00:19:08things around on the table top and you can make it easy enough to express your intent that the average person does not a computer science major can do that then you can scale up to the humanoid robot that's gonna cook your fancy dinner without the house down it's
00:19:24interesting it's sort of circle back to the way you open this conversation which is that having it be this kind of scale in size and having it be a toy is what allowed you to be creative right you're kind of describing the ability to be creative in a
00:19:37way metal rules on what yeah yeah let's talk about design now so when you start thinking both in terms of the sort of level of manipulation that they're able to do but also in the relationship that you want to sort of test stand foster how do you think
00:19:52about designed from the ground up how did you start to put together the actual creature and this is where the robotics is a lot harder than a lot of other areas of consumer electronics where in a lot of places you can just think okay %HESITATION tries to do
00:20:03this softening to do this and we need a box around it you can do that and robotics because everything is from the very beginning designed where for us it's a few pillar so there's a mechanical side electrical side and kind of the components and electronics that are in
00:20:15there the software which is a huge complexity and enters the character side and industrial design side and so those five have to work together from the early stages because you have to be very intentional where the form factor to capture the character which then the software house to
00:20:29bury with any of the mechanical strains weighted equally are they are at different stages driving at different stages of driving so the nice thing about software is you can continue to push out for years what that means is you have to be very intentional with the selection of
00:20:43the hardware we make it is generalizable as possible to push as much of this offer choices down the road as you can but not limit yourself sort of delay delay yeah the reason because no end vector for that matter or small is because one is that they become
00:20:58kind of non intrusive because it'll take a huge amount of space but especially the case of Cosmo you have something that small it's perceived as cute and can feel quick without having to have a very happy but expensive motors that could potentially hurt some by your playing up
00:21:12the Q. factor to your own advantage that's right and then we come forgiving of any limitations are mistakes that the robot and makes sense so it's not hard it's okay because you're cute I'm not annoyed even better we I should get bonus points for making a mistake for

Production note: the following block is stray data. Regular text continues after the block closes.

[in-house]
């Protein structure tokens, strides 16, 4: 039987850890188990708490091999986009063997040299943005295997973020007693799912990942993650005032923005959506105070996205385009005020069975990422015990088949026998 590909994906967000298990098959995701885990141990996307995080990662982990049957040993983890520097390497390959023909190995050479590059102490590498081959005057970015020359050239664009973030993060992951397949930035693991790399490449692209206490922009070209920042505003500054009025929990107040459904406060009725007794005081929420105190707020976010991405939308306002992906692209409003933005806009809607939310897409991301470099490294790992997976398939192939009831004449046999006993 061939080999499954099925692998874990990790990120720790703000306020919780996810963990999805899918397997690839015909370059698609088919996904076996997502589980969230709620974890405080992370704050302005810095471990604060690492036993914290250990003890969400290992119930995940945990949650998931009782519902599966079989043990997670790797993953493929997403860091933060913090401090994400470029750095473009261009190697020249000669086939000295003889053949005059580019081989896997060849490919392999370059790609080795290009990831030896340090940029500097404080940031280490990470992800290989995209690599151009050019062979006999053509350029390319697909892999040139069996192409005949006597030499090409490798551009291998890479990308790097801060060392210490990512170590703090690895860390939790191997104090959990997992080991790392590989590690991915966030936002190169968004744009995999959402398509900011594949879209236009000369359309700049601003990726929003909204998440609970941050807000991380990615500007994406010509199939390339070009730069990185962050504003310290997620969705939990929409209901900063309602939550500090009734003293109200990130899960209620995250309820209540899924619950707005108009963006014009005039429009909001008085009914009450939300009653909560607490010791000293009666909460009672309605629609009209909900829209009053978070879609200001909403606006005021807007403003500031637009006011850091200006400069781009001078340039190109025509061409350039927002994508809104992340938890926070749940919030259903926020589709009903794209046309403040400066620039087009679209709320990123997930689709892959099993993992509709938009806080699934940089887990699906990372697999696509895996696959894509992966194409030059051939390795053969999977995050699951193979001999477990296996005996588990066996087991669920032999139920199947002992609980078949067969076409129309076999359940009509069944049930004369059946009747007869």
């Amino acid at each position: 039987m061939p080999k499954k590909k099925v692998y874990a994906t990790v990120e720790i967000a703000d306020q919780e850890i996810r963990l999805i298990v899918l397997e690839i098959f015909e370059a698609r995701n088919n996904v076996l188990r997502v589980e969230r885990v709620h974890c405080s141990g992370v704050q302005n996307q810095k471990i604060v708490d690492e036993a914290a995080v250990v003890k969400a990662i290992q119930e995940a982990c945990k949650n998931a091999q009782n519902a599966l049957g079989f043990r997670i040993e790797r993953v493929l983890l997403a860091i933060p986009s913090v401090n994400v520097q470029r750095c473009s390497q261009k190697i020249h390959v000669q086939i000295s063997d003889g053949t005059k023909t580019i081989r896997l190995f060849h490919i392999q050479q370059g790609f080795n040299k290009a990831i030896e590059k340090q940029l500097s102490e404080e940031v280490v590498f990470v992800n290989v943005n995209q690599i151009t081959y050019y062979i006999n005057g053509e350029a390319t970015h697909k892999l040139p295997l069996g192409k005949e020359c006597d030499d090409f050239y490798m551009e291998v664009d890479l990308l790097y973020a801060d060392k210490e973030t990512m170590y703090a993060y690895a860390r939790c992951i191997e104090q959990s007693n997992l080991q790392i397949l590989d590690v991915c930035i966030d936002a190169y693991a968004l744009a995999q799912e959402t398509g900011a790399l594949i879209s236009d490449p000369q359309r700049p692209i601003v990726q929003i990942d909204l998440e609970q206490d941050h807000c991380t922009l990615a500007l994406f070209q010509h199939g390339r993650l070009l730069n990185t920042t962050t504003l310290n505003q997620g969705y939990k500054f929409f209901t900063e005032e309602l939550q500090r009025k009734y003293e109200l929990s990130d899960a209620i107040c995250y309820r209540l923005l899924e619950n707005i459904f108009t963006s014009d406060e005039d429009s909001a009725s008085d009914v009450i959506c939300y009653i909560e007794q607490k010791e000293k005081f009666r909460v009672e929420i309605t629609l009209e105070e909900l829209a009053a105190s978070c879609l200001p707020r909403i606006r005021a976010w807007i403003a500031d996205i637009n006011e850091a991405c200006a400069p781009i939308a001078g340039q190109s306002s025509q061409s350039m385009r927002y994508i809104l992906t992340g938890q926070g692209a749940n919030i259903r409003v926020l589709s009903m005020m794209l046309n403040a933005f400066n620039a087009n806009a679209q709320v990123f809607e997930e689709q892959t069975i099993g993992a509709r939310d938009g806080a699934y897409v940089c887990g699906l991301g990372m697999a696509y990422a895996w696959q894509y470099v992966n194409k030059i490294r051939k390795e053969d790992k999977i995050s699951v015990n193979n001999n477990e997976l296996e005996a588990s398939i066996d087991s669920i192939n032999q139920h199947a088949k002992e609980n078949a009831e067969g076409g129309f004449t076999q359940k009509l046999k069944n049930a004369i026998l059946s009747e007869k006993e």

00:21:24being smart enough to show dropping the show though yeah you about it so yeah so it's not like you need to be married does the child in part it's your the mechanical and industrial design and character have to work together to think about the over arching form factor
00:21:36in a lot of it is driven by constraints like now in our future products we can start putting in depth cameras which give you a three D. model of an environment at the cost because that would have been unimaginable five years ago or even three years ago same
00:21:48thing with motors are fairly expensive and so kazman vector each out for motors so we put a screen for the face because I give this an infinite dimensionality for the personality radio with express what the robots thinking a speaker obviously have the voice part of it as shocking
00:22:04how much you can do with just a couple of one or two degrees of freedom and a voice and a face how about the arms I'm interested in the arms because doctor and Cosmo kind of harken back I think to other ideas about what robots might look like
00:22:17like wall leave tell me about the thinking behind that we realize said like Cosmo is going to be fairly limited in physical capabilities just because of cost constraints but manipulation is one of the deepest forms of and showing off intelligence and saw him being able to get excited
00:22:33about is Cuba go pick it up and you'll be a little bit OCD reorganize the surface that was part of the charm of Cosmo and so his arm was kind of made as a lift to be able to move the box but we very quickly realized is one
00:22:45of the most important dimensions for the personality where it's almost a how the way you use your arms to express yet when you've had just started a prize and it ends up being like his arms as one of the main tools for the animations and and these are